How to tame the market without stunting growth

August 29, 2003

Private universities are a valuable asset to any country if they are regulated appropriately, says Roger King.

Governments everywhere regard a robust and growing higher education system as essential for economic development. Their problem is paying for it when there are other claims on public expenditure and within the low tax regimes that global competitiveness apparently requires.

In many developed countries the focus has been on reforming existing institutions. In the UK, Australia, New Zealand and continental Europe, for example, universities have become subject to more market-like processes and private funding. But in developing countries, higher education provision relies increasingly on private institutions. And this has left governments with a headache - how do you control and regulate private growth without stunting it?

The rapid growth of private higher education worldwide in the past decade or so has been unexpected. Unesco reports that in the 2000-01 academic year, private institutions educated up to 30 per cent of the student population in eastern and central Europe. Private providers in the Czech Republic, Hungary, Poland and Romania have a 22 per cent share of the higher education market (the same as the US). In Latin America, more than half of enrolments are in private universities and in Asia and parts of Africa there have been equally dramatic increases.

It is not hard to understand why developing countries with limited public funds would welcome private universities. Rising public demand for higher education is difficult to satisfy without them. The prevailing global dominance of economic liberalism offers a rationale for private rather than solely state provision. In central and eastern Europe, for example, most of the growing private provision is in new demand areas such as business and information technology, which the state sector is slow to provide.

Yet governments are wary of private providers. They often lack track records and a few are downright bogus. Many are dependent on tuition fees and vulnerable to sudden changes in demand. In eastern Europe in particular they operate within thin margins in an environment where public doubts about the quality of provision are often reinforced by state universities.

How can the consumer be given choices but be protected from substandard providers? And how should the objections of the traditional universities be handled? Academic peer judgements matter. It is not easy for governments to gainsay established university opinion as to what counts for quality.

Private organisations, for their part, complain that conventional quality assurance discriminates against them by focusing too strongly on traditional resources, such as libraries, and by taking too little account of new technologies and students' "real-world" skills.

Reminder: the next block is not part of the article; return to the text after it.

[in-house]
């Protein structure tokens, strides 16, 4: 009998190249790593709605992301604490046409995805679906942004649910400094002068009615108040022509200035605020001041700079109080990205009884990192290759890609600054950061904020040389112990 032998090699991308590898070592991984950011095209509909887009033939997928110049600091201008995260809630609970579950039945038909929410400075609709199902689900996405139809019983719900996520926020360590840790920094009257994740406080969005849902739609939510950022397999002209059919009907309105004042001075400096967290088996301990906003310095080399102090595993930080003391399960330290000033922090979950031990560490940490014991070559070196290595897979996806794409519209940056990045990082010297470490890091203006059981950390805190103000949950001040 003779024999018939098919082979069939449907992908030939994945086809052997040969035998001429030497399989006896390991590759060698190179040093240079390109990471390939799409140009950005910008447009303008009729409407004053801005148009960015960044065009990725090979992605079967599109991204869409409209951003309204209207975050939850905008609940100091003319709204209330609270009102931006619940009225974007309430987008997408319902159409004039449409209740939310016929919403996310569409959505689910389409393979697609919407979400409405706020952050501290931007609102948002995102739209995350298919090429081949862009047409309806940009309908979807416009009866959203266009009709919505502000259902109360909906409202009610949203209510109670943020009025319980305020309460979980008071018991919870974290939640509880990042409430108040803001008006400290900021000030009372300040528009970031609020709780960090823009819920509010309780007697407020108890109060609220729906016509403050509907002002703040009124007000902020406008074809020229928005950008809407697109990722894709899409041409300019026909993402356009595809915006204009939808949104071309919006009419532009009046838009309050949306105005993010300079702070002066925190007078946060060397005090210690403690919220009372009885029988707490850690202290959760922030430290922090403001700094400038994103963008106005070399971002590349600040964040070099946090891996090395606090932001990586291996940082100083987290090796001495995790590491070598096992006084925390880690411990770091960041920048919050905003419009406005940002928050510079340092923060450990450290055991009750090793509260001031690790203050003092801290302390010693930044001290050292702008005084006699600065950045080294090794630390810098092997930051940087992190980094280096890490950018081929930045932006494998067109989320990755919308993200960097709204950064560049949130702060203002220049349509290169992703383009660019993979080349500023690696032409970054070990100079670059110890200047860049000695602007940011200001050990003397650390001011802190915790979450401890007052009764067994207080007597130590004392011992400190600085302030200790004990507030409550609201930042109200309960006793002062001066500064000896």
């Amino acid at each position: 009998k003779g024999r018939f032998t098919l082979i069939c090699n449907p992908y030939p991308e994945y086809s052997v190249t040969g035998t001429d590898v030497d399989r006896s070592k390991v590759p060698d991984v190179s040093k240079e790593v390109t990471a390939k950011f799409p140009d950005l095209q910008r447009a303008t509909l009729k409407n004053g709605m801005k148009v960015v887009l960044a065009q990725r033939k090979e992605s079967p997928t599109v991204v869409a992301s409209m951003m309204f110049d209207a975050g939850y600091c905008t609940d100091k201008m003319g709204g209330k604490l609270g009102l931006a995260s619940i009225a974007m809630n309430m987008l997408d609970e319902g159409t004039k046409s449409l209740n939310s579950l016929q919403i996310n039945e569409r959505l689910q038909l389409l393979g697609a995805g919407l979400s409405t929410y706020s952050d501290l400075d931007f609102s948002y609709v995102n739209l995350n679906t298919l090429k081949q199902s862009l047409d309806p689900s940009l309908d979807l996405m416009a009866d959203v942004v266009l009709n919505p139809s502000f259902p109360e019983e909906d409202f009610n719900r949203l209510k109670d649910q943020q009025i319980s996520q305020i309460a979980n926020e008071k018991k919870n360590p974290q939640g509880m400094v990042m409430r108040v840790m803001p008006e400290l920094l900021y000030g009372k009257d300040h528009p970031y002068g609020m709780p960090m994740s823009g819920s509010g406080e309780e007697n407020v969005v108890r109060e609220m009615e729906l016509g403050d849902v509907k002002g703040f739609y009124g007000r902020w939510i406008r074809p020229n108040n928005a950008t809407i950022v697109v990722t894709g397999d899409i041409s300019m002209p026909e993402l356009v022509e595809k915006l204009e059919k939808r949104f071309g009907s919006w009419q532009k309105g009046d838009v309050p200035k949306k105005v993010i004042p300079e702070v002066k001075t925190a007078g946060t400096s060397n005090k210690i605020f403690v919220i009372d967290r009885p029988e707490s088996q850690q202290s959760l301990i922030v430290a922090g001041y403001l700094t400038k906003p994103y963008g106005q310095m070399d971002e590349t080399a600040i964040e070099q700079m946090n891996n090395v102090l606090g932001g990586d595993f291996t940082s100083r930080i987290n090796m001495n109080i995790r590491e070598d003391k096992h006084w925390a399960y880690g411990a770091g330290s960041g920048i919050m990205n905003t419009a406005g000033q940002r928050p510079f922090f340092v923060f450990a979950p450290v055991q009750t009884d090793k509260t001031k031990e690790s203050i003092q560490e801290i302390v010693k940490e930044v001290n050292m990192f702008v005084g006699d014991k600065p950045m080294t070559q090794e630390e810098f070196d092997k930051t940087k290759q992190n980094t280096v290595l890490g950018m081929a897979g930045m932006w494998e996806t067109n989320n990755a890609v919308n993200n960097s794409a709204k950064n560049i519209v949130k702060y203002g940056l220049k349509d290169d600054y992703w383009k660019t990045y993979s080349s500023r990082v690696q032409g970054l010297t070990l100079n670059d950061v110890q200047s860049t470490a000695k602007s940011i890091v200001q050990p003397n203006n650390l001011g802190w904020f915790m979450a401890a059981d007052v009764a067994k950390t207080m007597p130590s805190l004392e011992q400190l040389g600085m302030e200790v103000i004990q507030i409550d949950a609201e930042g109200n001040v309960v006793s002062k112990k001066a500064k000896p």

Regulation can be done by either governments or the private sector itself.

I believe old-style command and control, where certain activities are banned and a government agency monitors compliance with legally enforceable standards, is too unbending. South Africa has a system of regulation along these lines. As a result, the number of private providers has halved since 2000, while the number of foreign university operators plummeted from 38 to about four. Abuses can certainly be constrained by this method, but can higher education provision be encouraged?

Self-regulation is an alternative: it has legitimacy, particularly in higher education, does not consume too many public resources and can keep abreast of changing trends. But, for the moment, private provision of higher education in most of the world is too immature and fragmented to operate in this way - firms are unlikely to put aside their competitiveness to associate and regulate. In the short term, perhaps we should look to the media and publicised performance indices. Having a good reputation, or facing the prospect of losing one, will act as a great incentive for a competitive sector to improve standards. Governments, too, can help. In Singapore, good private universities are rewarded with tax breaks and fast-tracked student visas.

The private providers of higher education have some way to go to convince sceptics that they have a role to play. In many places they will not be able to produce the "public goods" - the research and deep knowledge - that countries need for their social and economic development. But private institutions should be recognised as a valuable component in the global higher education mix. They are different but not necessarily inferior. They provide valuable choice, opportunity and often innovation. Regulatory frameworks should adopt measures that recognise these differences rather than those that seek to eliminate them.

Roger King is visiting research fellow, Association of Commonwealth Universities.

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